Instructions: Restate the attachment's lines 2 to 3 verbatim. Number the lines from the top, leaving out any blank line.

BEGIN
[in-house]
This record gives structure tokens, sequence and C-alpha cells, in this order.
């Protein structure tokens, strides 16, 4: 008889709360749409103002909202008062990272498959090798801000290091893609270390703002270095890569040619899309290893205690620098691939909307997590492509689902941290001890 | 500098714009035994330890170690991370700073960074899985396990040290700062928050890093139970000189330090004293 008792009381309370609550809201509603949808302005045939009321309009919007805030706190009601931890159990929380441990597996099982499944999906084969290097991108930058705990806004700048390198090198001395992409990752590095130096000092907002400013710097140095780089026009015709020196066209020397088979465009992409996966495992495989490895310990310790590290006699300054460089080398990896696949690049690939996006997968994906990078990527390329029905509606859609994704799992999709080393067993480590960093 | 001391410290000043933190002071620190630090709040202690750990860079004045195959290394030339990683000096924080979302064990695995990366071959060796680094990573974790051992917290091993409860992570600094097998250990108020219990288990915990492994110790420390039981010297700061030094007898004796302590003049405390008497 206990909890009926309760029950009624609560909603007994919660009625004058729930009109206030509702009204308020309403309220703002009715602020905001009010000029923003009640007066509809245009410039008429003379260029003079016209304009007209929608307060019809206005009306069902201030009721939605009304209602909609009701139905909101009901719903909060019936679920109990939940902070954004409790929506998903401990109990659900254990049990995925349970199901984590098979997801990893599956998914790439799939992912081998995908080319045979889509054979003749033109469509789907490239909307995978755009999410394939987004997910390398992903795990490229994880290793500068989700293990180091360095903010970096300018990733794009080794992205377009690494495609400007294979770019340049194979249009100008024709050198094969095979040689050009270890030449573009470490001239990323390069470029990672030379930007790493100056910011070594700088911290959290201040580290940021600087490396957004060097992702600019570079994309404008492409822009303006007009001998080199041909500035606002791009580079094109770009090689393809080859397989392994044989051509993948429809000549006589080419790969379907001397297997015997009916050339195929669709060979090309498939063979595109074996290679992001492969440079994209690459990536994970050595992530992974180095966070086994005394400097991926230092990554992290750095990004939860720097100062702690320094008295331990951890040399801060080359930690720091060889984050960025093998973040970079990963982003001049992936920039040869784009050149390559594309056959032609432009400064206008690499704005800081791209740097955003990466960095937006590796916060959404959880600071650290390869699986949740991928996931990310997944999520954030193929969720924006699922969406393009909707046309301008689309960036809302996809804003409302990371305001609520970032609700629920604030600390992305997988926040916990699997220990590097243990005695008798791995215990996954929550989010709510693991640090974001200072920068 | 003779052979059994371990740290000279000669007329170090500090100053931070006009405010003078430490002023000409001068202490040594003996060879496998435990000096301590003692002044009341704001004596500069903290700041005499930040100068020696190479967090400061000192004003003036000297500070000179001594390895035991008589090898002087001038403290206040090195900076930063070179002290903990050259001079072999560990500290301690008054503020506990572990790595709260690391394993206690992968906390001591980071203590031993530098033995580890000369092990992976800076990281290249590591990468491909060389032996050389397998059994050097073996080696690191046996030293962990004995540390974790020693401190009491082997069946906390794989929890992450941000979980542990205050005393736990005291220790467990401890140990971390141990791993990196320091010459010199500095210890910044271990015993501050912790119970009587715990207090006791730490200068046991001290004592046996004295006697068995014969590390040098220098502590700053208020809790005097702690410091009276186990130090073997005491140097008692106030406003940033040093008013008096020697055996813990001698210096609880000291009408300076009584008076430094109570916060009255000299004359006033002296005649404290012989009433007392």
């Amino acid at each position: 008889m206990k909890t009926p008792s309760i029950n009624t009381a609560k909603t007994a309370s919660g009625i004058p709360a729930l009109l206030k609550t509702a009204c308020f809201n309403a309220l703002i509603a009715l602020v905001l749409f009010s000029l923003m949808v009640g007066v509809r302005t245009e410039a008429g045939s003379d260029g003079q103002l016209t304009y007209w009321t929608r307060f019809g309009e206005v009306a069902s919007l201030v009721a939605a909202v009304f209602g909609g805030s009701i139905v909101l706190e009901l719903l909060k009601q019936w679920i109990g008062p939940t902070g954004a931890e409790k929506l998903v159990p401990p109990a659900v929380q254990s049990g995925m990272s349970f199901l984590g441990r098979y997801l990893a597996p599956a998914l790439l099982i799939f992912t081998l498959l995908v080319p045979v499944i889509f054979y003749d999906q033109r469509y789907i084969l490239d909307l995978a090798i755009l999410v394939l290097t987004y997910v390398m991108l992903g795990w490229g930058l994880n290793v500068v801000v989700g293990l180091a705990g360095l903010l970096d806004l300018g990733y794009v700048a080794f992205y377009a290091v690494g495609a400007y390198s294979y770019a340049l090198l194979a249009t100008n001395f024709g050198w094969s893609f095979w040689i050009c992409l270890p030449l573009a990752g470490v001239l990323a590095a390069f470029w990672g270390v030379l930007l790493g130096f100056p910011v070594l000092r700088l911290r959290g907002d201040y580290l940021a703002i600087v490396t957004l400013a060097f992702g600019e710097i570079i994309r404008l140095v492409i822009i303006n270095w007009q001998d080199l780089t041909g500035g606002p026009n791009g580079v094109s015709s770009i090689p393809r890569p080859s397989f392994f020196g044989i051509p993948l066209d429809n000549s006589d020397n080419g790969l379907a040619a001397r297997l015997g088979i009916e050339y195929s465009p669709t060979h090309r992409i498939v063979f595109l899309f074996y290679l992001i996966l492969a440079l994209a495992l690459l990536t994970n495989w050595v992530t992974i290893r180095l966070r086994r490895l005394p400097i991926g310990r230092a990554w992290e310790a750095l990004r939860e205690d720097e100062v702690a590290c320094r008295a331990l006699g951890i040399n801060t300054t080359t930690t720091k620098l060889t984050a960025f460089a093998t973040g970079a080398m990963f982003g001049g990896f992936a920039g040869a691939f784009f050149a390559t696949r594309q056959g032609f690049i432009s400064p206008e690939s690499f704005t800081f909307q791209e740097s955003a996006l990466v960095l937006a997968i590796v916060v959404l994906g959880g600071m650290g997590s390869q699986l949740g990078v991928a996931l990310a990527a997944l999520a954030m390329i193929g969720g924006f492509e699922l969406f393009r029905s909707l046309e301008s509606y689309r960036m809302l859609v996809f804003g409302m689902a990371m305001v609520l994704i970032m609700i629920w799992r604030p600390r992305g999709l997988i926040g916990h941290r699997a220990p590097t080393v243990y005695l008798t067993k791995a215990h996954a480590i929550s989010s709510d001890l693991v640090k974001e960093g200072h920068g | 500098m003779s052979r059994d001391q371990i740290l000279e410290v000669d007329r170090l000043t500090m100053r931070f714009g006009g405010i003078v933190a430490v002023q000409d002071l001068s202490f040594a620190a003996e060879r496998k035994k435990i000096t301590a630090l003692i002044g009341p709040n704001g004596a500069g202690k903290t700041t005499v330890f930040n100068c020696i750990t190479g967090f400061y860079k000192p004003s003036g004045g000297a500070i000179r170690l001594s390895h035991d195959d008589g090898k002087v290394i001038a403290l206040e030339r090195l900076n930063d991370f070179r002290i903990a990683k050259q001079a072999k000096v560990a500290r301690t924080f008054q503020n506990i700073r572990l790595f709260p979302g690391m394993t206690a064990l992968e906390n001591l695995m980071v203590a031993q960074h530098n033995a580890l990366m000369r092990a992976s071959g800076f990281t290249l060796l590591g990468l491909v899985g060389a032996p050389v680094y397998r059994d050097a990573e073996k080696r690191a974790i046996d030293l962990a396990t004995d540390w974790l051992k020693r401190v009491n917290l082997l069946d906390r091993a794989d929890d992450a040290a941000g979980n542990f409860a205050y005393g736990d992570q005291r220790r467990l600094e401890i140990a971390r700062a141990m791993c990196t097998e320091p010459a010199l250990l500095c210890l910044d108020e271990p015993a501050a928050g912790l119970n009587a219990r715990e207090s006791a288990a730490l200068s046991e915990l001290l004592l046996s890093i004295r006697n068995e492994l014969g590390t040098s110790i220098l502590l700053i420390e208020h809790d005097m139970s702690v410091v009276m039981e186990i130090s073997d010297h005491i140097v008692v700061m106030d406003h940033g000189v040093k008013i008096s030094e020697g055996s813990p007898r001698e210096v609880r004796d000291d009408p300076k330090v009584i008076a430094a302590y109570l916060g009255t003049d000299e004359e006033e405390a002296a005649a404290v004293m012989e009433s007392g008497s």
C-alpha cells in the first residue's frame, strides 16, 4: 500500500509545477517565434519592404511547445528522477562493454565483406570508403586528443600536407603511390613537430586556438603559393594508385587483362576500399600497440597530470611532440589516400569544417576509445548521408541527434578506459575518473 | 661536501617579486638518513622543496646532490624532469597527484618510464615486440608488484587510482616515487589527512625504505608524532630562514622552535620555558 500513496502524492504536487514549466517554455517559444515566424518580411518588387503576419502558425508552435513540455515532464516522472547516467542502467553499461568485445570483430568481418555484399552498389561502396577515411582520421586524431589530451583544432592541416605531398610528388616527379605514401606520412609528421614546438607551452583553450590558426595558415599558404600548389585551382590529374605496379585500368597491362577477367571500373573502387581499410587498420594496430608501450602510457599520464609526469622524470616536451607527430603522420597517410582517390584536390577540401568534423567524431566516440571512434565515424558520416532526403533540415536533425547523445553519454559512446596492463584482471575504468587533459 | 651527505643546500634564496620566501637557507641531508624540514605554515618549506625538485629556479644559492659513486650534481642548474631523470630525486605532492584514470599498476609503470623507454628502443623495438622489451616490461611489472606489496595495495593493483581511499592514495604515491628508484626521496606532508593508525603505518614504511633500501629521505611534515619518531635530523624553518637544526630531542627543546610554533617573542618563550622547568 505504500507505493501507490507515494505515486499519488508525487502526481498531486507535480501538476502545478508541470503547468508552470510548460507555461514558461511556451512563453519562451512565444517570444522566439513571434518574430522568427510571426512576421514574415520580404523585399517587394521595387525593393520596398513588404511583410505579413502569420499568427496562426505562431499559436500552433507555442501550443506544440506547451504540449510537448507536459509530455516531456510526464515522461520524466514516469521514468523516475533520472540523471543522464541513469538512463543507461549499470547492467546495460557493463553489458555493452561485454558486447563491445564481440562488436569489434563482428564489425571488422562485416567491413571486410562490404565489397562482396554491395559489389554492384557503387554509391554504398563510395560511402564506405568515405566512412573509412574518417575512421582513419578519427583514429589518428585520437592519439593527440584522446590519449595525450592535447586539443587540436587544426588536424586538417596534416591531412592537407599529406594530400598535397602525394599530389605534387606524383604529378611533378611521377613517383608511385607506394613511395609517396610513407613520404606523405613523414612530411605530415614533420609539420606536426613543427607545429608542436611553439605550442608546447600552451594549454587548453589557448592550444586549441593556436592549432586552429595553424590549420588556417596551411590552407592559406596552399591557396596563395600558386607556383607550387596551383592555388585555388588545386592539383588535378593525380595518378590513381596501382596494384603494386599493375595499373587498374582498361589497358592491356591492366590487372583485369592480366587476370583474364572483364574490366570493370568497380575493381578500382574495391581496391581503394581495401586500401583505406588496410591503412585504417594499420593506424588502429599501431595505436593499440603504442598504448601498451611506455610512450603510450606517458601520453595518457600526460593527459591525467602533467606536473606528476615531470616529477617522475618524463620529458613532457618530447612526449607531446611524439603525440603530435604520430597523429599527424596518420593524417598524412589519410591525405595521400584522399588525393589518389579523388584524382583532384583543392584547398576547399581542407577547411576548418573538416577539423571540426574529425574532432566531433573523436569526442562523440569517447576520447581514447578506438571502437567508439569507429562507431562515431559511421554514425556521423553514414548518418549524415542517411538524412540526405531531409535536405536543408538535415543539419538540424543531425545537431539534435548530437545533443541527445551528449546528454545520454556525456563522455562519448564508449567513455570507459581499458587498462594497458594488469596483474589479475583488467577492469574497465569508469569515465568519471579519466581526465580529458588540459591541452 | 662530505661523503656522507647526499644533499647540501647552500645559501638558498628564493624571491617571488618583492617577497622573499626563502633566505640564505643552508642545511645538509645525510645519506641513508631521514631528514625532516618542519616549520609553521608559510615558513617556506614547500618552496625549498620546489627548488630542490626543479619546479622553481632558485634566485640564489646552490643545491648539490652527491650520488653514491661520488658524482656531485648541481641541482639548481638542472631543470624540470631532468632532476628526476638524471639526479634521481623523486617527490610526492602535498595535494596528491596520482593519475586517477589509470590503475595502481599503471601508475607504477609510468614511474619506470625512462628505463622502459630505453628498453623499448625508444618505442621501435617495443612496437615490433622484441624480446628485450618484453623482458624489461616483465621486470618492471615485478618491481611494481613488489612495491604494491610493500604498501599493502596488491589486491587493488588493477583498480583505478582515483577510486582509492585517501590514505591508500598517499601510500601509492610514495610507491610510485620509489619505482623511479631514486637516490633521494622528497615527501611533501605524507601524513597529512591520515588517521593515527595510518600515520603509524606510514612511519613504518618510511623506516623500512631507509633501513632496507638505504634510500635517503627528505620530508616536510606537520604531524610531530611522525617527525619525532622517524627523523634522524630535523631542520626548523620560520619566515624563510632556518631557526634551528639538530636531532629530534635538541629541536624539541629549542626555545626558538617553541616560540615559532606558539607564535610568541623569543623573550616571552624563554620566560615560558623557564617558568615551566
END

This record gives structure tokens, sequence and C-alpha cells, in this order.
């Protein structure tokens, strides 16, 4: 008889709360749409103002909202008062990272498959090798801000290091893609270390703002270095890569040619899309290893205690620098691939909307997590492509689902941290001890 | 500098714009035994330890170690991370700073960074899985396990040290700062928050890093139970000189330090004293 008792009381309370609550809201509603949808302005045939009321309009919007805030706190009601931890159990929380441990597996099982499944999906084969290097991108930058705990806004700048390198090198001395992409990752590095130096000092907002400013710097140095780089026009015709020196066209020397088979465009992409996966495992495989490895310990310790590290006699300054460089080398990896696949690049690939996006997968994906990078990527390329029905509606859609994704799992999709080393067993480590960093 | 001391410290000043933190002071620190630090709040202690750990860079004045195959290394030339990683000096924080979302064990695995990366071959060796680094990573974790051992917290091993409860992570600094097998250990108020219990288990915990492994110790420390039981010297700061030094007898004796302590003049405390008497 206990909890009926309760029950009624609560909603007994919660009625004058729930009109206030509702009204308020309403309220703002009715602020905001009010000029923003009640007066509809245009410039008429003379260029003079016209304009007209929608307060019809206005009306069902201030009721939605009304209602909609009701139905909101009901719903909060019936679920109990939940902070954004409790929506998903401990109990659900254990049990995925349970199901984590098979997801990893599956998914790439799939992912081998995908080319045979889509054979003749033109469509789907490239909307995978755009999410394939987004997910390398992903795990490229994880290793500068989700293990180091360095903010970096300018990733794009080794992205377009690494495609400007294979770019340049194979249009100008024709050198094969095979040689050009270890030449573009470490001239990323390069470029990672030379930007790493100056910011070594700088911290959290201040580290940021600087490396957004060097992702600019570079994309404008492409822009303006007009001998080199041909500035606002791009580079094109770009090689393809080859397989392994044989051509993948429809000549006589080419790969379907001397297997015997009916050339195929669709060979090309498939063979595109074996290679992001492969440079994209690459990536994970050595992530992974180095966070086994005394400097991926230092990554992290750095990004939860720097100062702690320094008295331990951890040399801060080359930690720091060889984050960025093998973040970079990963982003001049992936920039040869784009050149390559594309056959032609432009400064206008690499704005800081791209740097955003990466960095937006590796916060959404959880600071650290390869699986949740991928996931990310997944999520954030193929969720924006699922969406393009909707046309301008689309960036809302996809804003409302990371305001609520970032609700629920604030600390992305997988926040916990699997220990590097243990005695008798791995215990996954929550989010709510693991640090974001200072920068 | 003779052979059994371990740290000279000669007329170090500090100053931070006009405010003078430490002023000409001068202490040594003996060879496998435990000096301590003692002044009341704001004596500069903290700041005499930040100068020696190479967090400061000192004003003036000297500070000179001594390895035991008589090898002087001038403290206040090195900076930063070179002290903990050259001079072999560990500290301690008054503020506990572990790595709260690391394993206690992968906390001591980071203590031993530098033995580890000369092990992976800076990281290249590591990468491909060389032996050389397998059994050097073996080696690191046996030293962990004995540390974790020693401190009491082997069946906390794989929890992450941000979980542990205050005393736990005291220790467990401890140990971390141990791993990196320091010459010199500095210890910044271990015993501050912790119970009587715990207090006791730490200068046991001290004592046996004295006697068995014969590390040098220098502590700053208020809790005097702690410091009276186990130090073997005491140097008692106030406003940033040093008013008096020697055996813990001698210096609880000291009408300076009584008076430094109570916060009255000299004359006033002296005649404290012989009433007392």